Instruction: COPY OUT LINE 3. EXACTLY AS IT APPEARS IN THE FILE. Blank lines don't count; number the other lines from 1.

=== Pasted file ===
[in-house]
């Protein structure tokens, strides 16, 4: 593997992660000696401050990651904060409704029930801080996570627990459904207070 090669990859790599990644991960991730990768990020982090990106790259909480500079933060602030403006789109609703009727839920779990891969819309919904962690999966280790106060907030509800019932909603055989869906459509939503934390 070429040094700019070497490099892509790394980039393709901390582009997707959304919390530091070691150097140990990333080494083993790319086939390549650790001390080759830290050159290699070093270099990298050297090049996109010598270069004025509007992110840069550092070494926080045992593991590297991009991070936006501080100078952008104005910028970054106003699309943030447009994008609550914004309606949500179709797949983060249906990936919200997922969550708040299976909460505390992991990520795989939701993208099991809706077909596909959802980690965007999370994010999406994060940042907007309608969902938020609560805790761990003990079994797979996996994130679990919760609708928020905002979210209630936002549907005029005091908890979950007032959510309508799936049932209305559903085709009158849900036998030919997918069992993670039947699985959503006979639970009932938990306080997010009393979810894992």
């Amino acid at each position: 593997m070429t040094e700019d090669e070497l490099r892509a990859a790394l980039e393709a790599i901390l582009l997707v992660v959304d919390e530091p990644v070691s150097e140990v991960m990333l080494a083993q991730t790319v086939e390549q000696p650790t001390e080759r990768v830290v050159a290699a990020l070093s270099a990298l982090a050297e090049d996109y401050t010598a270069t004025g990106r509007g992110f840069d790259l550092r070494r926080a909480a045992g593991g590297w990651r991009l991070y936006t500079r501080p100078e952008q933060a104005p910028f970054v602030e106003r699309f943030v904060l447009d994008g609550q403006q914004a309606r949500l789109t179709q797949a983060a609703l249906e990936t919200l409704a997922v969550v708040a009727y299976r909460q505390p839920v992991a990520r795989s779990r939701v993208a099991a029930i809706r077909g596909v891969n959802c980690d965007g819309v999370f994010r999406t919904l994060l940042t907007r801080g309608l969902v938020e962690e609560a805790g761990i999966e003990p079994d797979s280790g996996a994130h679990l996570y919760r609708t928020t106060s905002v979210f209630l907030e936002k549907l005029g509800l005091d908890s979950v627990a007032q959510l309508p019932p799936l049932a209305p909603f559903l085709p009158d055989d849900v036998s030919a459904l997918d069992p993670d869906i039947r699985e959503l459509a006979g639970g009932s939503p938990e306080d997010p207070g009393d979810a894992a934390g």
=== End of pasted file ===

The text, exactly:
């Amino acid at each position: 593997m070429t040094e700019d090669e070497l490099r892509a990859a790394l980039e393709a790599i901390l582009l997707v992660v959304d919390e530091p990644v070691s150097e140990v991960m990333l080494a083993q991730t790319v086939e390549q000696p650790t001390e080759r990768v830290v050159a290699a990020l070093s270099a990298l982090a050297e090049d996109y401050t010598a270069t004025g990106r509007g992110f840069d790259l550092r070494r926080a909480a045992g593991g590297w990651r991009l991070y936006t500079r501080p100078e952008q933060a104005p910028f970054v602030e106003r699309f943030v904060l447009d994008g609550q403006q914004a309606r949500l789109t179709q797949a983060a609703l249906e990936t919200l409704a997922v969550v708040a009727y299976r909460q505390p839920v992991a990520r795989s779990r939701v993208a099991a029930i809706r077909g596909v891969n959802c980690d965007g819309v999370f994010r999406t919904l994060l940042t907007r801080g309608l969902v938020e962690e609560a805790g761990i999966e003990p079994d797979s280790g996996a994130h679990l996570y919760r609708t928020t106060s905002v979210f209630l907030e936002k549907l005029g509800l005091d908890s979950v627990a007032q959510l309508p019932p799936l049932a209305p909603f559903l085709p009158d055989d849900v036998s030919a459904l997918d069992p993670d869906i039947r699985e959503l459509a006979g639970g009932s939503p938990e306080d997010p207070g009393d979810a894992a934390g």